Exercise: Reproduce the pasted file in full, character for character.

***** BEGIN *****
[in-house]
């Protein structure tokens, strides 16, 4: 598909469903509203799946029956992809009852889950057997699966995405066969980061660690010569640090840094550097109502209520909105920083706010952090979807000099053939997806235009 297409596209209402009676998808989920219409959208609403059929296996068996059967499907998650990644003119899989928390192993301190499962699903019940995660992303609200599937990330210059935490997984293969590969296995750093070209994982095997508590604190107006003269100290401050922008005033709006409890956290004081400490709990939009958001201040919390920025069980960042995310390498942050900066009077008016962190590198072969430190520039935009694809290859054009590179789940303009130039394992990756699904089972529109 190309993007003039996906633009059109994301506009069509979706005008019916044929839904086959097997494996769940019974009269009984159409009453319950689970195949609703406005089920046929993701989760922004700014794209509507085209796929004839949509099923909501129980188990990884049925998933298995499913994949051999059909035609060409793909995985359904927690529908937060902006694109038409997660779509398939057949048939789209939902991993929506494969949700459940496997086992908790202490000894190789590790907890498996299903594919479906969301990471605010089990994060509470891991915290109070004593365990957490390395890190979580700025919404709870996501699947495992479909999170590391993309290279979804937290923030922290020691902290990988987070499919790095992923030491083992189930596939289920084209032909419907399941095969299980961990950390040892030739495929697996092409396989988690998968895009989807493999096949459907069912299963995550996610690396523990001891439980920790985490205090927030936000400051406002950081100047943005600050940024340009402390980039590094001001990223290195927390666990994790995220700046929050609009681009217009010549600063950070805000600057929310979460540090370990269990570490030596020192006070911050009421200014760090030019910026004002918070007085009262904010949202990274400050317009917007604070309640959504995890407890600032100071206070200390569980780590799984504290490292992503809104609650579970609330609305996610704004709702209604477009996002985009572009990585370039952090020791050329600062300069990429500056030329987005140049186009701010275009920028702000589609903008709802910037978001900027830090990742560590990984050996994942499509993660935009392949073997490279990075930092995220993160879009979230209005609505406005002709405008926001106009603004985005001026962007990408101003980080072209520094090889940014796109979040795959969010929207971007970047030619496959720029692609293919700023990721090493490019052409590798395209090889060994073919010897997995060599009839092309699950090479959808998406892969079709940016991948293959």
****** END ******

[in-house]
């Protein structure tokens, strides 16, 4: 598909469903509203799946029956992809009852889950057997699966995405066969980061660690010569640090840094550097109502209520909105920083706010952090979807000099053939997806235009 297409596209209402009676998808989920219409959208609403059929296996068996059967499907998650990644003119899989928390192993301190499962699903019940995660992303609200599937990330210059935490997984293969590969296995750093070209994982095997508590604190107006003269100290401050922008005033709006409890956290004081400490709990939009958001201040919390920025069980960042995310390498942050900066009077008016962190590198072969430190520039935009694809290859054009590179789940303009130039394992990756699904089972529109 190309993007003039996906633009059109994301506009069509979706005008019916044929839904086959097997494996769940019974009269009984159409009453319950689970195949609703406005089920046929993701989760922004700014794209509507085209796929004839949509099923909501129980188990990884049925998933298995499913994949051999059909035609060409793909995985359904927690529908937060902006694109038409997660779509398939057949048939789209939902991993929506494969949700459940496997086992908790202490000894190789590790907890498996299903594919479906969301990471605010089990994060509470891991915290109070004593365990957490390395890190979580700025919404709870996501699947495992479909999170590391993309290279979804937290923030922290020691902290990988987070499919790095992923030491083992189930596939289920084209032909419907399941095969299980961990950390040892030739495929697996092409396989988690998968895009989807493999096949459907069912299963995550996610690396523990001891439980920790985490205090927030936000400051406002950081100047943005600050940024340009402390980039590094001001990223290195927390666990994790995220700046929050609009681009217009010549600063950070805000600057929310979460540090370990269990570490030596020192006070911050009421200014760090030019910026004002918070007085009262904010949202990274400050317009917007604070309640959504995890407890600032100071206070200390569980780590799984504290490292992503809104609650579970609330609305996610704004709702209604477009996002985009572009990585370039952090020791050329600062300069990429500056030329987005140049186009701010275009920028702000589609903008709802910037978001900027830090990742560590990984050996994942499509993660935009392949073997490279990075930092995220993160879009979230209005609505406005002709405008926001106009603004985005001026962007990408101003980080072209520094090889940014796109979040795959969010929207971007970047030619496959720029692609293919700023990721090493490019052409590798395209090889060994073919010897997995060599009839092309699950090479959808998406892969079709940016991948293959």